Donna Yeats played Vicar Geraldine Granger and captured all the nuances and expressions of Dawn French really well.
OPINION: Peals of laughter, hoots of delight, heartfelt sighs of empathy, lots of cheering, whistling and applause resonated around New Plymouth Little Theatre throughout the opening night’s performance of The Vicar of Dibley Christmas Special.
The light-hearted, comic frivolity seemed to be just what local audiences wanted in these uncertain Covid times. An entertaining farmyard nativity scene, complete with the birth of baby Jesus, certainly made many aware that Christmas will soon be here.
This stage version of the 1990s British sitcom, (which starred Dawn French), is written by Richard Curtis and Paul Mayhew-Archer. It has been adapted locally for stage by Stella McCallum, who also co-directs the show with Mary Barron.
I sat in the audience with some Vicar of Dibley/Dawn French fans. They confessed they were currently watching reruns of the television series at their home. They were delighted by this onstage interpretation of both their well-loved show and actress.
They felt Donna Yeats, who played Vicar Geraldine Granger, had captured all the nuances and expressions of Dawn French really well. I agreed. She certainly looked the part. Her superb acting led the way to ‘cement’ the characters of the many other delightful cameo roles.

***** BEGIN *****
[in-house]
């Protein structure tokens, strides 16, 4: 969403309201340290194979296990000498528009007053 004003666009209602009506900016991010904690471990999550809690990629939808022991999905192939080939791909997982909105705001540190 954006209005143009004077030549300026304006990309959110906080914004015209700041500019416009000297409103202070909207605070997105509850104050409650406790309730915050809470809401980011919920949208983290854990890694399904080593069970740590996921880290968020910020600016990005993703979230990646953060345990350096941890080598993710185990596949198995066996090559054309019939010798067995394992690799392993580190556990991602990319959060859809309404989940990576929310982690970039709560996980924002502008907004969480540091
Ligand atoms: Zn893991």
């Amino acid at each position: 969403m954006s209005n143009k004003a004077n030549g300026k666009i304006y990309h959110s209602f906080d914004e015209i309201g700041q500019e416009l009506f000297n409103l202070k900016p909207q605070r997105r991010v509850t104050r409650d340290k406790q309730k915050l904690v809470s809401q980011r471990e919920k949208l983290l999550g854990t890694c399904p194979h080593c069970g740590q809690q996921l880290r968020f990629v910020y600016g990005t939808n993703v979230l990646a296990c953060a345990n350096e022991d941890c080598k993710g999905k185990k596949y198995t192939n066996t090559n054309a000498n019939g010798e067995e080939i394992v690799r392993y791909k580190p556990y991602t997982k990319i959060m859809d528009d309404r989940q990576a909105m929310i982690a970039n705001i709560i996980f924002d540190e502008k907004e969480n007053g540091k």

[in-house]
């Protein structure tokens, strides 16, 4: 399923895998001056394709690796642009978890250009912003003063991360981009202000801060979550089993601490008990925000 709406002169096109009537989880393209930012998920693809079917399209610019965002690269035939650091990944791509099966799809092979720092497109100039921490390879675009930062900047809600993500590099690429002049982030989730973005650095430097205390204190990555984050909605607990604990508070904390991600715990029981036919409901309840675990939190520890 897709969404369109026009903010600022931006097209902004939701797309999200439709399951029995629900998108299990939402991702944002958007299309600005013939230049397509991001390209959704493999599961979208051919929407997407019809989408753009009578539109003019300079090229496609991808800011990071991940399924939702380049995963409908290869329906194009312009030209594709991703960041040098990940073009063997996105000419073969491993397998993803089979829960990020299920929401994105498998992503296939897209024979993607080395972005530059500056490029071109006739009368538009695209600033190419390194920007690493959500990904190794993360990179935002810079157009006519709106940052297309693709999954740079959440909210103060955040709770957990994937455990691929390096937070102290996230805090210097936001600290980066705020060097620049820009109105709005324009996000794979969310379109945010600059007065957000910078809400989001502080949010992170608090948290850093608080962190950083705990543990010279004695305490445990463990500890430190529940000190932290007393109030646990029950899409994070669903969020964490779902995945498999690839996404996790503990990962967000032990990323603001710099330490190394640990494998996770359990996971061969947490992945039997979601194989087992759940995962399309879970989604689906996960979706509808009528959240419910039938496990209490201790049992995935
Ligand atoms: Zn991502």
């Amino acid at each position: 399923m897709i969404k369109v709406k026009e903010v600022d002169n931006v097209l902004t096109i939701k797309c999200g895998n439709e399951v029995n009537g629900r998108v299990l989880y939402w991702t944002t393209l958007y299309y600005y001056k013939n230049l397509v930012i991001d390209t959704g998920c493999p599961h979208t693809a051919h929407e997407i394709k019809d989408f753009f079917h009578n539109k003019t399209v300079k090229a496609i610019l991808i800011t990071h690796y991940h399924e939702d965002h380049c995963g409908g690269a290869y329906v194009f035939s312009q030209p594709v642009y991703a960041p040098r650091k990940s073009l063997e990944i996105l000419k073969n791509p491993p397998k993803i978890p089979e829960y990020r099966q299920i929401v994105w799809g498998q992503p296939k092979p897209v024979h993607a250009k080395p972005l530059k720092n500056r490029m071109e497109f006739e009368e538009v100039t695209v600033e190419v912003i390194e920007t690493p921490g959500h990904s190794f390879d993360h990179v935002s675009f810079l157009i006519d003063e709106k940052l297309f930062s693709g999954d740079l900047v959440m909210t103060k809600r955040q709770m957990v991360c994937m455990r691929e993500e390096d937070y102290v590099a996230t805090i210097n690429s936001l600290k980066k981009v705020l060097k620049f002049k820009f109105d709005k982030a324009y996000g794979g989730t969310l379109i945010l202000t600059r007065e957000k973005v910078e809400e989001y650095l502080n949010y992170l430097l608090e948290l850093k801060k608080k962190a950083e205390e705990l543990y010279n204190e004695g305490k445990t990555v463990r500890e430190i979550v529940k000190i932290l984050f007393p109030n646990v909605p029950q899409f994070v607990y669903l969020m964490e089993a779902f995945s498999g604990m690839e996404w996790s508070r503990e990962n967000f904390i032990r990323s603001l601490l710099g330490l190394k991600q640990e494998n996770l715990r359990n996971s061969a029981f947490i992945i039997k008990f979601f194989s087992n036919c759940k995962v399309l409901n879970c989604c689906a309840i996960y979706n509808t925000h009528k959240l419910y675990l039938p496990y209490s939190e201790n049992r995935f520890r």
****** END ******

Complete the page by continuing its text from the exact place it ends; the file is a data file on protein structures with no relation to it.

It would have been easy to overact these comical parts. However, the cast had just the right balance. They conveyed all the quirkiness and idiosyncrasies of the various personalities with a great blend of comedy and skill so as the audience enjoyed all the silly humour of the script’s banter.
Suzy Adair and Brad Duynhoven definitely showed the naivety and innocence of Alice Tinker and Hugo Horton. John Lawson, John Collings and Terry Darby made a tight threesome of naughtiness, hesitance and confusion.
They seemed to revel in their roles, appearing to have as much fun as the audience with the chaos they created. Glenys Horsfall, as Letitia Cropley, knitted and baked her way through the bedlam with amusing antics.
Alex McDougall played gruff David Horton, who soon revealed a softer side. Bryan Vickery quickly changed from lover-boy to the baddie of the show as he broke Geraldine’s heart. Youngsters Eddie Yeats and Sophie Adair added some beautiful singing to the mix.
There were a lot of scene changes, but these were handled really well so as the action kept flowing without a hitch. The cleverly designed sets were very realistic and were highlighted by effective lighting and a video screen.
Tolling bells and church music added to the sound effects. The costuming and props (particularly the large signs) were fun. The nativity scene had some special touches with gumboots, a rolling donkey and quirky camels.
The Vicar of Dibley Christmas Special creates ‘quite a heavenly evening’ of entertainment. It’s a cracker of a show to celebrate the end of the year.
However, the season for this play at New Plymouth Little Theatre is already sold out, so you may feel as jilted as Geraldine that you have probably missed out on the action.